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Shift Your Evaluation from Activity to Impact Reporting

Posted on February 17, 2020
By Natasha Pei

Cities Reducing Poverty members are showing increasing interest in making the shift from evaluating and reporting on their activities – such as the number of volunteer hours worked or the amount of people who registered for a program – to measuring and talking about their impact.

Collective Impact initiatives, by nature, seek to “move the needle” on issues such as poverty, and with such complex efforts, it is important to have a shared measurement system to help keep efforts aligned, hold one another accountable, and to have data to indicate progress and for making strategic decisions.

From March – August 2019, 17 Cities Reducing Poverty (CRP) members participated in a pilot coaching program to gain knowledge, skills and resources to help them start or upgrade their tracking and reporting of their impact. Many finished the year by publishing a 2019 Community Impact Report, despite beginning with a number of common evaluation challenges, including:

GTI1
  • Lack of capacity for the coordinator – or backbone – and partners to dedicate to evaluation
  • Uneven availability and quality of local data from partners who host programs, projects and services
  • Lack of a common definition of what constitutes “poverty” and shared indicators of success
  • Mis-match between goals and data availability to track progress against those goals

Led by evaluator, Mark Cabaj, President of Here 2 There Consulting, the program provided an evaluation framework - adaptable at the local level, and comparable against similar collaborative efforts across Canada – to guide collaboratives in clarifying and formalizing their theory of change and establishing short, medium and long-term outcome goals and indicators.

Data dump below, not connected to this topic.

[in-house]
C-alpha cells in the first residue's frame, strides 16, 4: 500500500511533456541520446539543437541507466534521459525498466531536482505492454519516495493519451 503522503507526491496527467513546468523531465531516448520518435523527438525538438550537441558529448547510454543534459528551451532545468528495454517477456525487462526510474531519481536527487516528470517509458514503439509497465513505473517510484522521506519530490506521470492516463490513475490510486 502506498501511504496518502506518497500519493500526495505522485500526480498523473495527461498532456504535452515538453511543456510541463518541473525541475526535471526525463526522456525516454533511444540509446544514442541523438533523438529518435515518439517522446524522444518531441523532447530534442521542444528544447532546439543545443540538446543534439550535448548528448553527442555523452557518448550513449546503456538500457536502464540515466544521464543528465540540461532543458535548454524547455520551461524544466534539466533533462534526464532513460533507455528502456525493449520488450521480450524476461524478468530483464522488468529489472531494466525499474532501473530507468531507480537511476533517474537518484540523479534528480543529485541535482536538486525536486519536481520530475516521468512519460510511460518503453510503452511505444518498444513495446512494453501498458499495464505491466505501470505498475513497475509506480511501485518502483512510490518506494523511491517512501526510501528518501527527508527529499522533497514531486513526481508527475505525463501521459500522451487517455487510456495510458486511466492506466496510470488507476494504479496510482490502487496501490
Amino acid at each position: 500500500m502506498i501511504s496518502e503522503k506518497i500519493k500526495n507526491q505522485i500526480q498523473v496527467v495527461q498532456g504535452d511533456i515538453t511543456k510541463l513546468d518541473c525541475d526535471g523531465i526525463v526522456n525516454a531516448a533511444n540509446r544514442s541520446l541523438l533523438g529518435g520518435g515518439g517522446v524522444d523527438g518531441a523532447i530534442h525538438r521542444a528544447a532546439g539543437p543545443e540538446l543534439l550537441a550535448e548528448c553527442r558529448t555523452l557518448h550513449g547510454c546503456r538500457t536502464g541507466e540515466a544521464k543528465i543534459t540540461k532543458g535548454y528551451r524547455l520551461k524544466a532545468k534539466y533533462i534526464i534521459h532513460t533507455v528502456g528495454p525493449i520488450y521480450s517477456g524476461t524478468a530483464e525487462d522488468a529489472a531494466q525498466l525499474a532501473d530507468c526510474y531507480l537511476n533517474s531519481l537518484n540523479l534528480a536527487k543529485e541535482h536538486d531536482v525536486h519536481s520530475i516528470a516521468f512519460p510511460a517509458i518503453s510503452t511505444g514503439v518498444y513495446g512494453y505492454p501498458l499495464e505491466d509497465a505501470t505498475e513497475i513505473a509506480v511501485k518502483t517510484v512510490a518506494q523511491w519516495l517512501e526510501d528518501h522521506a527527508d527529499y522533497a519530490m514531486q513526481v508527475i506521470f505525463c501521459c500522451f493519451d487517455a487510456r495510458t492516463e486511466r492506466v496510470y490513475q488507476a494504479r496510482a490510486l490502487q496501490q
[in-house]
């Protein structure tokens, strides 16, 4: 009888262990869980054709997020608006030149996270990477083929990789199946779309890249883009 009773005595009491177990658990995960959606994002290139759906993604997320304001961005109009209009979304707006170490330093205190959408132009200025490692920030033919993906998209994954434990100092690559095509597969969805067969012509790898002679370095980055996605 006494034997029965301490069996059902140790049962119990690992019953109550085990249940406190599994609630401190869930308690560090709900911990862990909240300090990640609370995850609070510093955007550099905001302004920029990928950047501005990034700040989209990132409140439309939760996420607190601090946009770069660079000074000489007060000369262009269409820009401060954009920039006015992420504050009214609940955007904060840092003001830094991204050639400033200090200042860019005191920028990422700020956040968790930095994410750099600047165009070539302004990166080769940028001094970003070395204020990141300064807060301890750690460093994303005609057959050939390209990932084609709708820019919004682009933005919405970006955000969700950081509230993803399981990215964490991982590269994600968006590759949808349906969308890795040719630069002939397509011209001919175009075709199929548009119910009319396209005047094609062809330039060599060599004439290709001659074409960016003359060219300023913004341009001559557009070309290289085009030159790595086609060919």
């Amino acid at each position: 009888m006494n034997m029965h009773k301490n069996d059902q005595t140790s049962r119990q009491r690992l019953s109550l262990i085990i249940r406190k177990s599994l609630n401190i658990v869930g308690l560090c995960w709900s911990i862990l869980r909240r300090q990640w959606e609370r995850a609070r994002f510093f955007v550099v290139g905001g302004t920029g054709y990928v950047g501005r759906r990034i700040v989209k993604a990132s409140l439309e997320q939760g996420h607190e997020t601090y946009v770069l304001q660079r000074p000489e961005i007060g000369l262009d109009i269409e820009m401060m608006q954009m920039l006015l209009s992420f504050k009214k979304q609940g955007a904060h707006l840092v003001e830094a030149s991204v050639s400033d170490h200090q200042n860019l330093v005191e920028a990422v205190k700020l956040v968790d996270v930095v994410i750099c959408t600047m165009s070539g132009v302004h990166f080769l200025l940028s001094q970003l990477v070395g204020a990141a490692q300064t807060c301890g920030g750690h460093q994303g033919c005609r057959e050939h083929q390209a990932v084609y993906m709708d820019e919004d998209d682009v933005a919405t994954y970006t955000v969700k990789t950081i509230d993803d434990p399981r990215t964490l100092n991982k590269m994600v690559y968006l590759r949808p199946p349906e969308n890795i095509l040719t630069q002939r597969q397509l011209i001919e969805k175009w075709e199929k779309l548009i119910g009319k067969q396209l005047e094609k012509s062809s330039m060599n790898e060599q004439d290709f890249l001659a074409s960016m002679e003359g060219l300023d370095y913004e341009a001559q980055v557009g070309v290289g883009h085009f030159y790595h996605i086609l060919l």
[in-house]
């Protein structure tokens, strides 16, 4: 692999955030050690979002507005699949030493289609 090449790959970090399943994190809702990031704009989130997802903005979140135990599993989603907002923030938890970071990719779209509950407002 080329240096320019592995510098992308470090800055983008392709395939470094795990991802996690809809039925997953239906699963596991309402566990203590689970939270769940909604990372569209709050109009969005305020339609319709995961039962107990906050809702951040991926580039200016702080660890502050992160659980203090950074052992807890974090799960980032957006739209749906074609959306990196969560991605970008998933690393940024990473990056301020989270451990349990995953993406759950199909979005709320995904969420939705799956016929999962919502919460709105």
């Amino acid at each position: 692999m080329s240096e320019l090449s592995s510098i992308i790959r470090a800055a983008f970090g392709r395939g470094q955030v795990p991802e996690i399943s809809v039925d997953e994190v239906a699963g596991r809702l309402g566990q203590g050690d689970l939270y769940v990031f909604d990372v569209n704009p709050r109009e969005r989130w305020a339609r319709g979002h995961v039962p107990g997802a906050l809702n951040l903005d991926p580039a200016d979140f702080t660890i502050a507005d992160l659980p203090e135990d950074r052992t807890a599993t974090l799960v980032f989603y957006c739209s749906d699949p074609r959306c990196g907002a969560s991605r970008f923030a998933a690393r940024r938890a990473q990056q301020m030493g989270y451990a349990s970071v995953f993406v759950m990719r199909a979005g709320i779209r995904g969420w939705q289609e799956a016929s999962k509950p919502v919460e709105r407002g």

Several communities developed new impact frameworks to guide and communicate their work broadly and some were able to continue with and/or adapt existing frameworks. Examples include:

 

DC GTI

Dufferin County Equity Collaborative impact framework (new)

SSM GTI

Sault Ste. Marie Poverty Round Table impact framework (existing)

Here are four good ideas learned from the program, for building your own impact evaluation framework and plan:

  1. Shifting awareness and will – Build a strategy and track how you are creating an environment that is receptive to poverty reduction efforts, through awareness-raising, education and advocacy efforts.
  2. Policy and systems change – Start tracking and tracing the collaborative’s and partners’ activities to see how you have incrementally contributed to local and regional policy and systems changes.
  3. Niche initiatives – Clarify the logic and describe how outputs and outcomes of projects, programs and services are contributing to your medium and long-term goals.
  4. Population-level change – Discuss and establish one or more imperfect population-level indicators of poverty, in order to keep your eye on whether the local “needle” is moving on poverty.

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Topics:
Evaluation, Cities Reducing Poverty


Natasha Pei

By Natasha Pei

Natasha Pei brings online content to life and engages our members in the Vibrant Communities learning centre for poverty reduction. Natasha's involvement with Tamarack began with the Communities First: Impacts of Community Engagement (CFICE) project, where she worked as a Research Assistant in the Poverty Reduction Hub, studying effective ways community-campus engagement can be undertaken to have real benefits for the community.

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